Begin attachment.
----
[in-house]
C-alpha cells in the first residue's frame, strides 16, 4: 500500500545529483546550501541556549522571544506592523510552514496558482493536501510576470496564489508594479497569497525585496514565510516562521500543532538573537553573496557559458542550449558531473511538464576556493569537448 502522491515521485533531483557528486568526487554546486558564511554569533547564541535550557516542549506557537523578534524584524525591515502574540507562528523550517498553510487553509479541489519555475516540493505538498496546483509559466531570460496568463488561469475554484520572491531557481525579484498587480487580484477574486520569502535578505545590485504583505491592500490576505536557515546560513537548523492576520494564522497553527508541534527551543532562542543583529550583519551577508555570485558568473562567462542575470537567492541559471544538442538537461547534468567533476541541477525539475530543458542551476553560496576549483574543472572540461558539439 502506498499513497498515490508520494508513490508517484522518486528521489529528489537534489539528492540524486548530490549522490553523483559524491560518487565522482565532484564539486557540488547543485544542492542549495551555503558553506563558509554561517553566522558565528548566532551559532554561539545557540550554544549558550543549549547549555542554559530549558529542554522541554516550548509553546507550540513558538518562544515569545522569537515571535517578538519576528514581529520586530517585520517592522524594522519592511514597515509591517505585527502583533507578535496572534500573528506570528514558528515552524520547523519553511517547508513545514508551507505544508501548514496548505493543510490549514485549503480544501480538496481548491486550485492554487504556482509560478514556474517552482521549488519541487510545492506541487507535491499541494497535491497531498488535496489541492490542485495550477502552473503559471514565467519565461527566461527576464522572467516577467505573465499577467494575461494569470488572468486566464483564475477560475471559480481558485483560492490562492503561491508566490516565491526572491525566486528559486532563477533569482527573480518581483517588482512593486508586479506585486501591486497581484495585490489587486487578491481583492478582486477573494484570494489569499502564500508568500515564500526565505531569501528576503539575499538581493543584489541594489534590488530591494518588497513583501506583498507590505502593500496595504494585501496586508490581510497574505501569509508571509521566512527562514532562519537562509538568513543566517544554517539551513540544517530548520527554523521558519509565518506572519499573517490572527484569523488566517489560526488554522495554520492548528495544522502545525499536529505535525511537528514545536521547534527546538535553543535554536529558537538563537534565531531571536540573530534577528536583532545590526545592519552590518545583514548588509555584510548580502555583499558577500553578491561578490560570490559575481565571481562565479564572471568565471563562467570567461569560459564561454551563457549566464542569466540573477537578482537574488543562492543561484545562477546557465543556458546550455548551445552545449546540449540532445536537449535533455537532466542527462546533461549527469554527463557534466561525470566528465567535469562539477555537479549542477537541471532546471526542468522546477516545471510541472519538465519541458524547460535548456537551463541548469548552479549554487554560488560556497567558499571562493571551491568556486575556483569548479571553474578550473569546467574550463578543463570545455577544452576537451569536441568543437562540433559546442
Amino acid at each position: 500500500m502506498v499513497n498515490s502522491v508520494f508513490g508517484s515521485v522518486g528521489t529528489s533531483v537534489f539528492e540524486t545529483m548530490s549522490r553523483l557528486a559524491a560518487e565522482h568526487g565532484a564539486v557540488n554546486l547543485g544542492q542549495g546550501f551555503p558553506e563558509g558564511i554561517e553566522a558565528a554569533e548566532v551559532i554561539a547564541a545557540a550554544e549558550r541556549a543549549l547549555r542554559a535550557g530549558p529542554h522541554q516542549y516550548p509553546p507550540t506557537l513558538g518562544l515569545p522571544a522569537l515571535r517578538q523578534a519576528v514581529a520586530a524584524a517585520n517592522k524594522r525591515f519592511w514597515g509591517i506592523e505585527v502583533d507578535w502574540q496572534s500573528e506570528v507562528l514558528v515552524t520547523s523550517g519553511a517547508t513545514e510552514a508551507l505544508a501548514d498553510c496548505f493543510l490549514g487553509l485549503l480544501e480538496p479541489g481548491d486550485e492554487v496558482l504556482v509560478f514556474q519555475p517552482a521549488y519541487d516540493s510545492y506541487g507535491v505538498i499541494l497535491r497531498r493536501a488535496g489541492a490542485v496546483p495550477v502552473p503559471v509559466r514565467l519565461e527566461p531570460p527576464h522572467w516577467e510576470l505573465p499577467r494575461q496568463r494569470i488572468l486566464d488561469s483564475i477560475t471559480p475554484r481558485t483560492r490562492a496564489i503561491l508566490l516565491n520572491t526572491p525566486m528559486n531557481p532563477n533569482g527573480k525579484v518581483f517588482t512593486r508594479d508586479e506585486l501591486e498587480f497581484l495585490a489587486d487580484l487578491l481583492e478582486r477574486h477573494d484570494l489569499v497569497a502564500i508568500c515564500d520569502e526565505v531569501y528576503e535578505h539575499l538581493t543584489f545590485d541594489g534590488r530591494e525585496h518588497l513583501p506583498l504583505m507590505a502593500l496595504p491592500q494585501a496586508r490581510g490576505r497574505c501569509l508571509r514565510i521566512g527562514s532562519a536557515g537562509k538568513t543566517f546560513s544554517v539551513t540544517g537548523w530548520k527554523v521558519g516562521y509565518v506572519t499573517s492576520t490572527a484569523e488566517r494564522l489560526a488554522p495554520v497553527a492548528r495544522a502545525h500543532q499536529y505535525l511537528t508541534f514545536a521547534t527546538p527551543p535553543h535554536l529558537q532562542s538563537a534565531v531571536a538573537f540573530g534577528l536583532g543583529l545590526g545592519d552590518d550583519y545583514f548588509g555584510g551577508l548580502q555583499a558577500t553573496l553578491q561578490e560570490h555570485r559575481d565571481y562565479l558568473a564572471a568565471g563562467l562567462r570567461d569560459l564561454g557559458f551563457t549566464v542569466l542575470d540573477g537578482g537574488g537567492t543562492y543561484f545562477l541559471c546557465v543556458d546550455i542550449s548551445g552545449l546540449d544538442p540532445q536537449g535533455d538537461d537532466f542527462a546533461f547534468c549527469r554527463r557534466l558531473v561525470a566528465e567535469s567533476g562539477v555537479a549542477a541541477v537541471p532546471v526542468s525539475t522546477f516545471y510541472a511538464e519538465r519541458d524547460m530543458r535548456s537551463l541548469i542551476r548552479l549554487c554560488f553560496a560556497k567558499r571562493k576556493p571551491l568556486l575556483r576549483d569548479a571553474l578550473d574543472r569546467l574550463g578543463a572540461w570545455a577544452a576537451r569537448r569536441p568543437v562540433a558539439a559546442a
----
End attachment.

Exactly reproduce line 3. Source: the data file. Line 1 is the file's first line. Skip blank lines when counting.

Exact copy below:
Amino acid at each position: 500500500m502506498v499513497n498515490s502522491v508520494f508513490g508517484s515521485v522518486g528521489t529528489s533531483v537534489f539528492e540524486t545529483m548530490s549522490r553523483l557528486a559524491a560518487e565522482h568526487g565532484a564539486v557540488n554546486l547543485g544542492q542549495g546550501f551555503p558553506e563558509g558564511i554561517e553566522a558565528a554569533e548566532v551559532i554561539a547564541a545557540a550554544e549558550r541556549a543549549l547549555r542554559a535550557g530549558p529542554h522541554q516542549y516550548p509553546p507550540t506557537l513558538g518562544l515569545p522571544a522569537l515571535r517578538q523578534a519576528v514581529a520586530a524584524a517585520n517592522k524594522r525591515f519592511w514597515g509591517i506592523e505585527v502583533d507578535w502574540q496572534s500573528e506570528v507562528l514558528v515552524t520547523s523550517g519553511a517547508t513545514e510552514a508551507l505544508a501548514d498553510c496548505f493543510l490549514g487553509l485549503l480544501e480538496p479541489g481548491d486550485e492554487v496558482l504556482v509560478f514556474q519555475p517552482a521549488y519541487d516540493s510545492y506541487g507535491v505538498i499541494l497535491r497531498r493536501a488535496g489541492a490542485v496546483p495550477v502552473p503559471v509559466r514565467l519565461e527566461p531570460p527576464h522572467w516577467e510576470l505573465p499577467r494575461q496568463r494569470i488572468l486566464d488561469s483564475i477560475t471559480p475554484r481558485t483560492r490562492a496564489i503561491l508566490l516565491n520572491t526572491p525566486m528559486n531557481p532563477n533569482g527573480k525579484v518581483f517588482t512593486r508594479d508586479e506585486l501591486e498587480f497581484l495585490a489587486d487580484l487578491l481583492e478582486r477574486h477573494d484570494l489569499v497569497a502564500i508568500c515564500d520569502e526565505v531569501y528576503e535578505h539575499l538581493t543584489f545590485d541594489g534590488r530591494e525585496h518588497l513583501p506583498l504583505m507590505a502593500l496595504p491592500q494585501a496586508r490581510g490576505r497574505c501569509l508571509r514565510i521566512g527562514s532562519a536557515g537562509k538568513t543566517f546560513s544554517v539551513t540544517g537548523w530548520k527554523v521558519g516562521y509565518v506572519t499573517s492576520t490572527a484569523e488566517r494564522l489560526a488554522p495554520v497553527a492548528r495544522a502545525h500543532q499536529y505535525l511537528t508541534f514545536a521547534t527546538p527551543p535553543h535554536l529558537q532562542s538563537a534565531v531571536a538573537f540573530g534577528l536583532g543583529l545590526g545592519d552590518d550583519y545583514f548588509g555584510g551577508l548580502q555583499a558577500t553573496l553578491q561578490e560570490h555570485r559575481d565571481y562565479l558568473a564572471a568565471g563562467l562567462r570567461d569560459l564561454g557559458f551563457t549566464v542569466l542575470d540573477g537578482g537574488g537567492t543562492y543561484f545562477l541559471c546557465v543556458d546550455i542550449s548551445g552545449l546540449d544538442p540532445q536537449g535533455d538537461d537532466f542527462a546533461f547534468c549527469r554527463r557534466l558531473v561525470a566528465e567535469s567533476g562539477v555537479a549542477a541541477v537541471p532546471v526542468s525539475t522546477f516545471y510541472a511538464e519538465r519541458d524547460m530543458r535548456s537551463l541548469i542551476r548552479l549554487c554560488f553560496a560556497k567558499r571562493k576556493p571551491l568556486l575556483r576549483d569548479a571553474l578550473d574543472r569546467l574550463g578543463a572540461w570545455a577544452a576537451r569537448r569536441p568543437v562540433a558539439a559546442a